Heritage: a master brand builder
If there is any one single characteristic and attribute of a brand that provides sustainable competitive advantage, it is heritage.
We all know, buy, and experience brands that have a great heritage. For some of us, it is Mercedes, Philips or Disney. For others, it is McDonalds, Heineken or Gucci.
What makes these brands great, what they all have in common, is that they have had the time to build a meaningful and relevant past - a heritage.
Heritage is born in, and nurtured, over time. Customers need time to buy and use the brand, time to make the brand a part of their lives, and time to endow the brand from one generation to the next.
Heritage speaks of status, character, social class, and a history. It speaks of a traditional way of life that is of value to present and future generations. It speaks of inheritance, of shared experiences, and of a common history.
Brands express and share their heritage in the form of a narrative - a crisp, meaningful, relevant, and memorable story - a brand story.
Disney’s brand story is about the ideal American community with clean streets, high moral values, happy families and a future where you never grow old, you never get sick, and you never die. Visit a Disney theme park and you will experience the safety, security, and enjoyment of a small American town.
Marlboro’s brand story embraces nostalgia to exploit the myth of the stoic, solitary American cowboy - a place of wide-open spaces, and a time of simple choices, of good and evil, and of heroism.
Chanel’s brand story is that of the sensual, strong, and independent woman who is seeking romance, spiritual love, and the experience of ecstasy.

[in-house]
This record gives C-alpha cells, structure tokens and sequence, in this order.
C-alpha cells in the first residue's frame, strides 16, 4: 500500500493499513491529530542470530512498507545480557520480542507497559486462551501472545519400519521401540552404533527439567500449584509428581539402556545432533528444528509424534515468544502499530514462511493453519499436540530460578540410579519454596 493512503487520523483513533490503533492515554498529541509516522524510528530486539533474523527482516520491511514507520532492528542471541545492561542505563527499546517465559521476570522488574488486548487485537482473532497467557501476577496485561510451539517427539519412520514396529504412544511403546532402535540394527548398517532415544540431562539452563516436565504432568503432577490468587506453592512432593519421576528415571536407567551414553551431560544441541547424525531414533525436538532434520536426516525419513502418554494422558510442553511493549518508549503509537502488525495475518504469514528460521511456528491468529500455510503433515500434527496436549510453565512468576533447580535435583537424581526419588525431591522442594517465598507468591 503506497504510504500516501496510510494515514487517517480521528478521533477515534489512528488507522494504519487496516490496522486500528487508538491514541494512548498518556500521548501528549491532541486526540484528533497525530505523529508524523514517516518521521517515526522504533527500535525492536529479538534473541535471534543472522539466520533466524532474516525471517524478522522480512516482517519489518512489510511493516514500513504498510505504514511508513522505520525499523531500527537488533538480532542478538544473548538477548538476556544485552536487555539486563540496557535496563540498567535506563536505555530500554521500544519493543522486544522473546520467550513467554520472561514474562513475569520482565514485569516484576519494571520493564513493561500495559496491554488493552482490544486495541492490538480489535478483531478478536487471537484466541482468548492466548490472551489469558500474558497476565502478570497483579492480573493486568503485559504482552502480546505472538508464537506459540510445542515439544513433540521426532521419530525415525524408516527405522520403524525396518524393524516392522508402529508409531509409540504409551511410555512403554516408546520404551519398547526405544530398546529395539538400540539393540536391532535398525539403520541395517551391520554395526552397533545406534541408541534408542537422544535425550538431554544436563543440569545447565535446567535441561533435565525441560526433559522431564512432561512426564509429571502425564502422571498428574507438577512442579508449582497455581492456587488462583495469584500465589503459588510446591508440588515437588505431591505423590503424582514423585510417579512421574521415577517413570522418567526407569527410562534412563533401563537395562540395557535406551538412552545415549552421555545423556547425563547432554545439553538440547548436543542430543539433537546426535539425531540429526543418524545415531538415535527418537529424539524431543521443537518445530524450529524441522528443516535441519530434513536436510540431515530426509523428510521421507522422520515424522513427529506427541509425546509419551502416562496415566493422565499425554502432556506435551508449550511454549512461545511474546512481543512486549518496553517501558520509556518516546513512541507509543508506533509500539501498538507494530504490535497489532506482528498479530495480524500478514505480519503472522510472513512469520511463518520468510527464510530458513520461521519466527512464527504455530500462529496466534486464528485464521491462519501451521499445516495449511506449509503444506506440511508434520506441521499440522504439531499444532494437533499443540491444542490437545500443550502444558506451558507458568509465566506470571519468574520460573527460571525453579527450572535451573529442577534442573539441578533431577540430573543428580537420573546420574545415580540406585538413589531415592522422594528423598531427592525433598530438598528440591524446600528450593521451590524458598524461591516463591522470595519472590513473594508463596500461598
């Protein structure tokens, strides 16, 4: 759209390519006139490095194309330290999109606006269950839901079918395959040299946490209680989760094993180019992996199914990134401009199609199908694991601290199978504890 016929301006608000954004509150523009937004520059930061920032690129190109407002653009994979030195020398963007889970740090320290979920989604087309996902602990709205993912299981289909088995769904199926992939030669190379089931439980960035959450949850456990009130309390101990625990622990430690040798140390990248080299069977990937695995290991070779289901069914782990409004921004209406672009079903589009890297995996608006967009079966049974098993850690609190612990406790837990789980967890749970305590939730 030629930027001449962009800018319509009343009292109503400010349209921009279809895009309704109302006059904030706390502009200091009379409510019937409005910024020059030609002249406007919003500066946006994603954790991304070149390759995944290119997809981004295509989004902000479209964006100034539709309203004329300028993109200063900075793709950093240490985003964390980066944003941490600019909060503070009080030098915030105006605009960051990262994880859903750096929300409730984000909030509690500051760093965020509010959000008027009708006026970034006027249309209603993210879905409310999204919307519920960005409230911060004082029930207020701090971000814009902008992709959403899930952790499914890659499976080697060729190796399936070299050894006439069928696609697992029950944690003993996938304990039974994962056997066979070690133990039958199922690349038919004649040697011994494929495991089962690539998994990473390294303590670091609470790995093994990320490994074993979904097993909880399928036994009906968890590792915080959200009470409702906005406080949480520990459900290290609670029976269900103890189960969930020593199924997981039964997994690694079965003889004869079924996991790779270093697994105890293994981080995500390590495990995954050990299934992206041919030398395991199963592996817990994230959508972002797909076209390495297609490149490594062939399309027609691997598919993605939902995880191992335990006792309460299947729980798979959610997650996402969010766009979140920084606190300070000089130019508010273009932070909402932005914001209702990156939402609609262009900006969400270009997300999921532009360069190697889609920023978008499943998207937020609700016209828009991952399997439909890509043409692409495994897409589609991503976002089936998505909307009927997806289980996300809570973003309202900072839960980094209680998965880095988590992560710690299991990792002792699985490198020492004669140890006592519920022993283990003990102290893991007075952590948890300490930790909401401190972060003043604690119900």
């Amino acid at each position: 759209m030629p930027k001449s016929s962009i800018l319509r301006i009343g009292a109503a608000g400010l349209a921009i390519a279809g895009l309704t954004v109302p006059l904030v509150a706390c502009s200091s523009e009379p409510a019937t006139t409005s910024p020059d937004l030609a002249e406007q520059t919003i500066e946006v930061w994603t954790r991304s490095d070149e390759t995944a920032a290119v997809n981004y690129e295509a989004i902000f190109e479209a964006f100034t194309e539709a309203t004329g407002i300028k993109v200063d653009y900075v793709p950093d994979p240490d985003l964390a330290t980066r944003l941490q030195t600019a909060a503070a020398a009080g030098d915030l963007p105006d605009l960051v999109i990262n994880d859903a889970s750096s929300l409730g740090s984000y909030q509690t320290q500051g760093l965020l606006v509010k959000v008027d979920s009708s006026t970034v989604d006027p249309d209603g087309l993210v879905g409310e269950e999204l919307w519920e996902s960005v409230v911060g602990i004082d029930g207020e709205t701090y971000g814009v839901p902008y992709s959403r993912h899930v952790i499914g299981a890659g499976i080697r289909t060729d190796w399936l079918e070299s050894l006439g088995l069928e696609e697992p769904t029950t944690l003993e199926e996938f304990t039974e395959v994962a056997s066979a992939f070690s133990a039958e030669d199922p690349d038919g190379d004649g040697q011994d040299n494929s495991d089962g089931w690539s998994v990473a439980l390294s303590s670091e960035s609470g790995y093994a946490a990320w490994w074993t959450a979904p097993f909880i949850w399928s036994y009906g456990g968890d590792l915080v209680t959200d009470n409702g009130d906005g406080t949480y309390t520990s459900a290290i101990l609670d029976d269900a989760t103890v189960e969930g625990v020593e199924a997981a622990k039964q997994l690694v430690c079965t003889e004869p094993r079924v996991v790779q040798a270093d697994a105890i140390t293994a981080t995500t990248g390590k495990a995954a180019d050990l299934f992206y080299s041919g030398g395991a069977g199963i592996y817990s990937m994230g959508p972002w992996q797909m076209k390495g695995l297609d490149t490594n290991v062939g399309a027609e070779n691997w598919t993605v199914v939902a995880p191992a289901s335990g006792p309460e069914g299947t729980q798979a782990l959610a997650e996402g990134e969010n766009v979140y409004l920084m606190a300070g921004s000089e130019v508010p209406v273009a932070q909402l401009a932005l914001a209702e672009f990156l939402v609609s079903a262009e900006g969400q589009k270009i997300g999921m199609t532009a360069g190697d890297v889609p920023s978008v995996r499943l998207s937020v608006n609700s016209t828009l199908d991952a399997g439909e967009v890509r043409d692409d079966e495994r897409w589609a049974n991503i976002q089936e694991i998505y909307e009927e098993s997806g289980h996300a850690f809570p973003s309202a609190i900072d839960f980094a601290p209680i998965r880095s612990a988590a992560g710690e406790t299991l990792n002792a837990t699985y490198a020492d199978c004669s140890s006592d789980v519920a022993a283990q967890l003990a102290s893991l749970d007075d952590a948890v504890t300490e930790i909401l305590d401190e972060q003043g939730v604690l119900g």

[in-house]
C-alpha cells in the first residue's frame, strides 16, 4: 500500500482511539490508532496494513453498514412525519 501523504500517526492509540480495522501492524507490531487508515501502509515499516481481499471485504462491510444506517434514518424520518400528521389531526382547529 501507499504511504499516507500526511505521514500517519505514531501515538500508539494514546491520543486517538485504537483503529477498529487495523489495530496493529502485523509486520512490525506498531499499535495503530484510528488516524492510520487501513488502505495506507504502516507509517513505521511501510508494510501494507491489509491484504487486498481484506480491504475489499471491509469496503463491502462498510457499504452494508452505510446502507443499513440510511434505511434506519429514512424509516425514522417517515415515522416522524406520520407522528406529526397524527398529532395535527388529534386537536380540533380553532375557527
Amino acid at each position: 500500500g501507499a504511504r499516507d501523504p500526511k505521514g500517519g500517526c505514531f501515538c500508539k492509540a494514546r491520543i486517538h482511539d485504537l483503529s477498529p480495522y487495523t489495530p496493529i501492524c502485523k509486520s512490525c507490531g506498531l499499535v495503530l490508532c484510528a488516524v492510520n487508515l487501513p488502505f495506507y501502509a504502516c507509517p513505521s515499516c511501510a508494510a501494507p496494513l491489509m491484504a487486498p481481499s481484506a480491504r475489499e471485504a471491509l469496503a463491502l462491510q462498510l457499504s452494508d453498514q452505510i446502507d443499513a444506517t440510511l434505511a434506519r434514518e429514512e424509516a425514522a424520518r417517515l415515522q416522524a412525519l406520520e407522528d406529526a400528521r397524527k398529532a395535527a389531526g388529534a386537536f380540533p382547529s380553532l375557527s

Nike’s brand story is one of maximum performance, of challenging oneself to strive for their very best and calling that achievement perfection.
Universities, brands, and heritage
While Disney, Marlboro, Chanel, and Nike are consumer brands, it is not only consumer brands that have the gift of heritage.
Universities enjoy brands that differentiate themselves from each other based on their heritage - their traditions of education, their country of origin, and their culture.
Oxford University’s brand story is that of the oldest English-speaking university in the world, laying claim to nine centuries of continuous existence, the preservation of the English language, and the education of generations of England’s royalty.
La Sorbonne was founded in 1257. The college, designed by Canon Robert de Sorbonne, was created for twenty theology students. Its brand story is one of true independence from government interference or religious administration. With students from all Christian countries, it shone both by the might of its intellectual debate and by its power within the realm.
The brand story of the University of Bologna, founded in 1088, is that of the mother of all universities. Its history is one of great thinkers in science, humanities, law, medicine, philosophy, arithmetic, astronomy, logic, rhetoric, grammar, theology, greek, and hebrew. Among its most famous ‘customers’ were Dante Alighieri, Leon Battista Alberti, Nicolò Copernico, and Albrecht Dürer.
Movies, brands, and heritage
Movies become brands when they tell the stories of our collective consciousness and of our shared heritage. These films are anointed Classics. They stand the test of time.